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Remember this: ‘Eugenic Sterilization’ happened in America First and N.C. First State to Compensate Victims of Sterilization; $50,000 per Victim.


N.C. to Compensate Victims of Sterilization

North Carolina will become the first state to compensate victims of a mass sterilization program that targeted poor minorities in a 20th century eugenics program, offering a $50,000 a person.
In a vote today, the Eugenics Compensation Task Forcerecommended the lump-sum amount, putting a three-year statute of limitations on claiming those funds.
The task force also established a pool to fund mental health services for sterilization victims.
A final report on today’s recommendations will be given to Democratic Gov. Beverly Perdue to consider. She will pass along her recommendations to the Generally Assembly, which will make a final decision about compensation.
Some lawmakers had urged as much as $1 million for each victim.
“The state recognizes that a wrong has been done and while these actions can never be reversed, the governor has made it a priority to reach out and help identify and compensate victims for their experience,” said Lucas.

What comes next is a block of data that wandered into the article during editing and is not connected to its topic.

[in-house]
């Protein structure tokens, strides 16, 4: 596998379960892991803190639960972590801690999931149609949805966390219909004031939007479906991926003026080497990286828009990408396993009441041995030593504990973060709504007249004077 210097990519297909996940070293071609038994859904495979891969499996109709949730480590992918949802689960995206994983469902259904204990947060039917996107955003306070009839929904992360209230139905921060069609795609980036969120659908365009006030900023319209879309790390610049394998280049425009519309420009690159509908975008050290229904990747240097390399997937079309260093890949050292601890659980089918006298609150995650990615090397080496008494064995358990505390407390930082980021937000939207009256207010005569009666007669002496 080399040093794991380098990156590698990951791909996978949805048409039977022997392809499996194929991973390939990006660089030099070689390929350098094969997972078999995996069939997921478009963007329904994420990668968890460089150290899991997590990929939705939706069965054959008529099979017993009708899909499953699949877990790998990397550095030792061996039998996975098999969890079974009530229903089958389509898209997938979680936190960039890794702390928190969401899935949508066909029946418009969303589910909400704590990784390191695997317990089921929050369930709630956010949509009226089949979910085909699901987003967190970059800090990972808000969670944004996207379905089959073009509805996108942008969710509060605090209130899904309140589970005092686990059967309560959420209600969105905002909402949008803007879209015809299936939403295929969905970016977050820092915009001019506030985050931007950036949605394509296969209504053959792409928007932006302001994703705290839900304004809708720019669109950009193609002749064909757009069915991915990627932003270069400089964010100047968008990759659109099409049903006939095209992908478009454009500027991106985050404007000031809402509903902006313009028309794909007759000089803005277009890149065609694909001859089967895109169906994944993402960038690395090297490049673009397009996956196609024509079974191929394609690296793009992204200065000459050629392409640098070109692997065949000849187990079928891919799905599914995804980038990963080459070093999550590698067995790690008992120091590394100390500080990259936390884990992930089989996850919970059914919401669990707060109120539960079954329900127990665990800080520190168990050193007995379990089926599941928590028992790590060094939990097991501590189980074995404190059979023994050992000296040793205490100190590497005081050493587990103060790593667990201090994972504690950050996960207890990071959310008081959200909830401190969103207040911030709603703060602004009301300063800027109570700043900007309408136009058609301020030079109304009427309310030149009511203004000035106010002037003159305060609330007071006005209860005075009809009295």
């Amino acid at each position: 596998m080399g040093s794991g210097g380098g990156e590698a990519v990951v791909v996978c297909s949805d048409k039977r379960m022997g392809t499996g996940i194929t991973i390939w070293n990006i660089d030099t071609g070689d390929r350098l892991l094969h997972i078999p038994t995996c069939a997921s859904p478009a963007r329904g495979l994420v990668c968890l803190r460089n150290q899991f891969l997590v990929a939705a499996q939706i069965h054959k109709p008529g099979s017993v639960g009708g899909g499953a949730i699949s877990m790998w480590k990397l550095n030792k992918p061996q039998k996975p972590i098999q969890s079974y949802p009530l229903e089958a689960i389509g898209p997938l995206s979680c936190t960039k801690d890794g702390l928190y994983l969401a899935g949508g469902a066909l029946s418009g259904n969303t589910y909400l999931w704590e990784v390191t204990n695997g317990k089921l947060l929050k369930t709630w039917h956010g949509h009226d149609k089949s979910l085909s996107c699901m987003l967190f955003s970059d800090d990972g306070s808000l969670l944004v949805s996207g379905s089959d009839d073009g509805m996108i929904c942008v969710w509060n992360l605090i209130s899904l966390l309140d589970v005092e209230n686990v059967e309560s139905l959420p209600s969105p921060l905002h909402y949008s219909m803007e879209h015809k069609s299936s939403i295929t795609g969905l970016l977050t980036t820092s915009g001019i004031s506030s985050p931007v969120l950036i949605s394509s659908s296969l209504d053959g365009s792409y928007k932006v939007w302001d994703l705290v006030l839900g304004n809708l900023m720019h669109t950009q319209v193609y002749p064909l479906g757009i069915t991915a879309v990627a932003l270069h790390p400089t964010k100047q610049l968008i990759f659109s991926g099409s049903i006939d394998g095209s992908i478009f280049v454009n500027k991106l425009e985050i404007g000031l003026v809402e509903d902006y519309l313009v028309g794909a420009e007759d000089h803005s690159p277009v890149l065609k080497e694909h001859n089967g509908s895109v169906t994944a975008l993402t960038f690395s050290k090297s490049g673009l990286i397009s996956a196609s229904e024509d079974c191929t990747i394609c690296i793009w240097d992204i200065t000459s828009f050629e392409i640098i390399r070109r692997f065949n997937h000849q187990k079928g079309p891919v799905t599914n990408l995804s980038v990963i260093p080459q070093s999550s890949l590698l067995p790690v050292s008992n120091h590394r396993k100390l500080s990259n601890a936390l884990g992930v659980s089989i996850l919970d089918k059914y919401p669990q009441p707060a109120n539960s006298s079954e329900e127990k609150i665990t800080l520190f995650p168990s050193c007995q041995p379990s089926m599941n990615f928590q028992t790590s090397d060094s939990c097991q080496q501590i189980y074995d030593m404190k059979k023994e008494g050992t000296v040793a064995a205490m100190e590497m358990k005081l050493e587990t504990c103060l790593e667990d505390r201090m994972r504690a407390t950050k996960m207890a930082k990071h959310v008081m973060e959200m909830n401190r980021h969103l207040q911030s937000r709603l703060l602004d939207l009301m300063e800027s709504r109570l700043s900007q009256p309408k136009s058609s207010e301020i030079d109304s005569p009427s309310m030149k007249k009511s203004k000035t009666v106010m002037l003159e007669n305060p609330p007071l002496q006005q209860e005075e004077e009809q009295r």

The state sterilized more than 7,600 people in North Carolina from 1929 to 1974 — one of many other states in misguided attempts to weed out criminals and the mentally disabled.
 Elaine Riddick, a poor, victim of child molestation who was robbed of her ability to have children.
Pregnant by rape, young Riddick went into a North Carolina hospital in 1968 to give birth to her son. Years later, she learned she was sterilized.
The decision was made by the North Carolina Eugenics Board, a five-person state committee responsible for ordering the sterilization of thousands of individuals in the name of social welfare.
Deemed “promiscuous” and “feebleminded” by a social worker at the hospital, Riddick, who came from a black family on welfare, was recommended to the state for sterilization shortly after arriving.
September 5, 2004
 Victims of sterilization are still waiting for help from state 
Last year about this time, North Carolina seemed well on its way to making amends for the state-ordered sterilization of more than 7,600 adults and youth from 1929 though 1974.
November 4, 2003 – FOLLOW-UP REPORT
 WFU medical school apologizes again for role 
After 10 months of study, Wake Forest University School of Medicine issued a report yesterday about its role in North Carolina’s eugenic sterilization program, and repeated its apologies for its involvement.
September 28, 2003 – FOLLOW-UP REPORT
 Making Amends
State struggled to arrive at a consensus about what to do for those it sterilized and to keep if from happening again
 Suggestions abound; Wheels turning slowly
How do you compensate those who were sterilized by the state of North Carolina? Women who were sterilized, legislators, members of a study committee established this year by Gov. Mike Easley and the governor himself have spent months trying to answer the question.
 Offer ‘Too Little Too Late’